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Rare functional variant - Wikipedia

A rare functional variant is a genetic variant which alters gene function, and which occurs at low frequency in a population

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disease-rare variant hypothesis;

Evidence from studies of nuclear and mitochondrial DNA extracted from Neanderthal fossils and humans points to fascinating hypotheses concerning the types of interbreeding that occurred between these two species. Humans and Neanderthals share a small percentage of nuclear DNA. However, humans and Neanderthals do not possess the same mitochondrial DNA. In mammals, mitochondrial DNA is exclusively maternally inherited. Taking into account an understanding of interspecific hybridity, the available data leads to the hypothesis that only male Neanderthals were able to mate with female humans. If Haldane’s Law applied to the progeny of Neanderthals and humans, then female hybrids would survive, but male hybrids would be absent, rare, or sterile. Interbreeding between male Neanderthals and female humans, as the only possible scenario, accounts for the presence of Neanderthal nuclear DNA, the scarcity of Neanderthal Y-linked genes, and the lack of mitochondrial DNA in modern human populations.

RVFam: an R package for rare variant association analysis with family data

According to Haldane’s law, the heterogametic offspring of interspecific hybrids are likely to be absent, rare or sterile (27). In mammals, the heterogametic sex is the male sex with two different sex chromosomes, X and Y. In 1922, J.B.S. Haldane wrote a key paper on “Sex ratio and unisexual sterility in hybrid animals”, where he showed that fertile XY progeny are unlikely (28). The high mutation rate of male sex-determining genes on the Y chromosome may account for why nature rarely permits heterogametic offspring from interspecific hybrids (27).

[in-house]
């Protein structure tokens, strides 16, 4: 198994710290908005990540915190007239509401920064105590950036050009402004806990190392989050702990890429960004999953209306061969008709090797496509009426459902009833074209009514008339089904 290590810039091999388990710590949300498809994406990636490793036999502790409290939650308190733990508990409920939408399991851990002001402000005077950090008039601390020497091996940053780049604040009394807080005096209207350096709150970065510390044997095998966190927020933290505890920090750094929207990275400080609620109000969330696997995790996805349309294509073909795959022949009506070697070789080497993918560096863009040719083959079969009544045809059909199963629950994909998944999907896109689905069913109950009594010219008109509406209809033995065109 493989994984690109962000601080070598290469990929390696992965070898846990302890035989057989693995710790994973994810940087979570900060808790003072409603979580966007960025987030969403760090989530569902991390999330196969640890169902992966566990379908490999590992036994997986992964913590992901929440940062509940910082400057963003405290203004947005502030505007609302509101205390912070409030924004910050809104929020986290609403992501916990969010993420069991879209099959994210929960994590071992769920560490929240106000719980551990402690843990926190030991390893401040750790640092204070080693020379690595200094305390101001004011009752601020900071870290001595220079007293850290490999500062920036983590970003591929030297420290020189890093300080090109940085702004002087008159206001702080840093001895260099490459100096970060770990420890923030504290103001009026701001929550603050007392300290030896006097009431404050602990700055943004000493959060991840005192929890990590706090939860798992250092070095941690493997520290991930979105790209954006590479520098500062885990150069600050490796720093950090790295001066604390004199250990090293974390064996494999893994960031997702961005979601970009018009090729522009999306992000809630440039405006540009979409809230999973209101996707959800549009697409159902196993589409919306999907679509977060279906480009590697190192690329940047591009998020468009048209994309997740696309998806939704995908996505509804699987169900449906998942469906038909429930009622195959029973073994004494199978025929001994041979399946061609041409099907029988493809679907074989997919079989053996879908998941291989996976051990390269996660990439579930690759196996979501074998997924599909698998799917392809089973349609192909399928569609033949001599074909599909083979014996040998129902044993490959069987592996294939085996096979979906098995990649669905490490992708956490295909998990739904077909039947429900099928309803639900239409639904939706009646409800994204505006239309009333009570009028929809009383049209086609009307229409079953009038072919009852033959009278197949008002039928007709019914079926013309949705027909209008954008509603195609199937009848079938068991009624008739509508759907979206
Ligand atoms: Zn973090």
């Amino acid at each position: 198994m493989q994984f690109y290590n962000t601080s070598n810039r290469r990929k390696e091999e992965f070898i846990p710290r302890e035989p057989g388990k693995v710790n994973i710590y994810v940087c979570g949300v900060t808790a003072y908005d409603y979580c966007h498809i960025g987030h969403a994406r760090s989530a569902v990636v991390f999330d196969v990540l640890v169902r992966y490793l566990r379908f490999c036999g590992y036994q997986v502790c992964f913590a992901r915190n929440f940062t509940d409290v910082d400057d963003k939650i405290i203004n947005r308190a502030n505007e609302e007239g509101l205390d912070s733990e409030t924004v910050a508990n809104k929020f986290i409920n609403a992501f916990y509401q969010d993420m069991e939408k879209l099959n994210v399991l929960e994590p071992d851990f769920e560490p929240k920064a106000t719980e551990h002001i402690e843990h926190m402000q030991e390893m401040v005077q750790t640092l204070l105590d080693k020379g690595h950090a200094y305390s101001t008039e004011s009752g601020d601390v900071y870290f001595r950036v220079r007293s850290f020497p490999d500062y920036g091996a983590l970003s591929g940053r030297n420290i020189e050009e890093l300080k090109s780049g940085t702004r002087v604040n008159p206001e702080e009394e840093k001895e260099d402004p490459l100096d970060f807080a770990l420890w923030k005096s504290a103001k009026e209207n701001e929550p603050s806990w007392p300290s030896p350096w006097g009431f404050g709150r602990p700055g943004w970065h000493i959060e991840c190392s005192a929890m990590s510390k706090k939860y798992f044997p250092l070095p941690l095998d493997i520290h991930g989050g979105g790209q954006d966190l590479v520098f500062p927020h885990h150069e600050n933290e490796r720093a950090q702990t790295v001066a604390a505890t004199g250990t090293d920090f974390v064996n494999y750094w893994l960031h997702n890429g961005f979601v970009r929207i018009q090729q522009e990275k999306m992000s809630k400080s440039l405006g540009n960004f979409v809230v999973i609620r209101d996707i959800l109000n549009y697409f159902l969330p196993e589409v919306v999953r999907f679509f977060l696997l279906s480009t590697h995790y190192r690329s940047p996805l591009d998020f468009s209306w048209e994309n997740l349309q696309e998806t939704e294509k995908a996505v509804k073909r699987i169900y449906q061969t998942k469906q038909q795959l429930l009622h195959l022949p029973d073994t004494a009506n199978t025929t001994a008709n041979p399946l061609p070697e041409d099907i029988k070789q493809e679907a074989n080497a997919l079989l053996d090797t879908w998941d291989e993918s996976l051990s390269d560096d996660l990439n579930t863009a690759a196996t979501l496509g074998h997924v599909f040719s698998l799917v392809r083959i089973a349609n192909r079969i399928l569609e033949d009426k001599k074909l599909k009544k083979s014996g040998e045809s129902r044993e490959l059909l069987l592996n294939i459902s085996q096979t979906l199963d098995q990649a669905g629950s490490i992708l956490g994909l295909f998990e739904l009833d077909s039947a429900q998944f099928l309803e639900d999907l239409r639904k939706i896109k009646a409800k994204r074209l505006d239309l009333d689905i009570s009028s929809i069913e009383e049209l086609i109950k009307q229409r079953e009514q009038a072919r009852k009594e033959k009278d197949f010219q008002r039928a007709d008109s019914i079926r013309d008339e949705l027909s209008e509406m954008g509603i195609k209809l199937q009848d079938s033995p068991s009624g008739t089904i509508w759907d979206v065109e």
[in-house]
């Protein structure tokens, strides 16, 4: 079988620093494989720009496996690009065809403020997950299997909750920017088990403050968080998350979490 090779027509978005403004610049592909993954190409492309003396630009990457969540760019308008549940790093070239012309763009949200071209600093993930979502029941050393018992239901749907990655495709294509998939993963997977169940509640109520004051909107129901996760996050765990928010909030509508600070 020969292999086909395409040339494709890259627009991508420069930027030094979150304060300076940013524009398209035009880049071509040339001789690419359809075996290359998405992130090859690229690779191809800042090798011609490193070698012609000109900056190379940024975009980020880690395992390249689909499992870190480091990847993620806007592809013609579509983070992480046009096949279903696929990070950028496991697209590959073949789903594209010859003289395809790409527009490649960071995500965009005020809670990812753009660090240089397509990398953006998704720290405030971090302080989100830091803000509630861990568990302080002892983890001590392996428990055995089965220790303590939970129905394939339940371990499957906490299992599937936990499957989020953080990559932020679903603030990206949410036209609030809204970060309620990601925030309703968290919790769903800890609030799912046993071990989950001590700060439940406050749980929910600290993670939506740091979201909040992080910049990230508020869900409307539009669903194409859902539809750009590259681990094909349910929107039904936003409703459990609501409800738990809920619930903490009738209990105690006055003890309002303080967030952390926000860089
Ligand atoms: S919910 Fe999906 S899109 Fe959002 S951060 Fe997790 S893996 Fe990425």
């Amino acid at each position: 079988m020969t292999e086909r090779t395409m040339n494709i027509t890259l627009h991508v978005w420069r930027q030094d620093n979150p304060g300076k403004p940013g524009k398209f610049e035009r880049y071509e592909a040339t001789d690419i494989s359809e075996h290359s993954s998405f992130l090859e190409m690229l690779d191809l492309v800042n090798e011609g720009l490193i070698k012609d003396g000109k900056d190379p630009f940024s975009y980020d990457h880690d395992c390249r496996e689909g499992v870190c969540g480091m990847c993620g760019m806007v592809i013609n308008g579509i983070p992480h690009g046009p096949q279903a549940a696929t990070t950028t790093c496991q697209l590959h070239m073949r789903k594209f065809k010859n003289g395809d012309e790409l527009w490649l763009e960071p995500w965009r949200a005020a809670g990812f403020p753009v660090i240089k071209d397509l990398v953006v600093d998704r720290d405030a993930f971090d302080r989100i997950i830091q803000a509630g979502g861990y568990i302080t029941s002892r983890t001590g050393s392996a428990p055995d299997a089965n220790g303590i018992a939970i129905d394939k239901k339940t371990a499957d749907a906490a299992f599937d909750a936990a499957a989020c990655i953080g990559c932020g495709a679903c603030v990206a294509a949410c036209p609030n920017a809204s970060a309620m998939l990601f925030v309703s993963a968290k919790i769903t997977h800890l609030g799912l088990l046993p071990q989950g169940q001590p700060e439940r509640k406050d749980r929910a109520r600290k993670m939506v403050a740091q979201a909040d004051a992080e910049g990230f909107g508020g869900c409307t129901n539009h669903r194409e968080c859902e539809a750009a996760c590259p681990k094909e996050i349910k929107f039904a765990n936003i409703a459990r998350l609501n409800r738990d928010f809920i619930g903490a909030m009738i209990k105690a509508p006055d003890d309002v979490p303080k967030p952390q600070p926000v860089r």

Therefore one of the key challenges in rare variant association ..

Rare disease rare variant hypothesis; Urban design dissertation proposal;

Haldane’s law has been shown in a number of different hybrid crosses from the Camelidae, Equidae, and Anatidae. If Haldane’s Law applies to the offspring of Neanderthals and humans, we would expect to find female hybrids quite commonly, but male hybrids much more rarely. Any male hybrids who survived, would have carried a Y chromosome very similar to that of the original hybridizing male.

Figure 1: Possible outcomes of Neanderthal-Human Interbreeding. Mammals contain two different types of DNA: (i) nuclear DNA, which is from both parents and contributes directly to the phenotype, and (ii) mitochondrial DNA, which is involved in energy regulation and is exclusively maternally inherited. Nuclear DNA from Neanderthals has been found in the human genome. Mitochondrial DNA from Neanderthals has not been found in humans. While not conclusive, these findings could indicate that male Neanderthals were able to reproduce with female humans, but that the reciprocal cross was absent, rare or sterile. If Haldane’s Law applies to Neanderthals and humans, female offspring were more common.

Common disease-common variant - Wikipedia

The common disease-common variant ..

If Haldane’s Law applies to the progeny of Neanderthals and humans then female hybrids would have been much commoner than male hybrids. Interbreeding between male Neanderthals and female humans accounts for the presence of Neanderthal nuclear DNA, the scarcity of Neanderthal Y-linked genes, and the lack of Neanderthal mtDNA in modern human populations. Thus, gene flow from Neanderthals to humans was the product of male Neanderthals mating with female humans to produce fertile female hybrids.

The lack of Neanderthal mtDNA in humans suggests that initial hybridization involved a Neanderthal male. With a Neanderthal father, there would be no Neanderthal mtDNA in resultant hybrids. If Haldane’s law applies, few Neanderthal Y chromosomes would have survived. Nonetheless, the Neanderthal autosomes would have happily mingled and interchanged with human autosomes, eventually losing their identity in the process. In a scenario previously not considered by other researchers (29), if male Neanderthals mated with female humans, Haldane’s law would account for the apparent absence of Neanderthal Y-linked genes in the human population.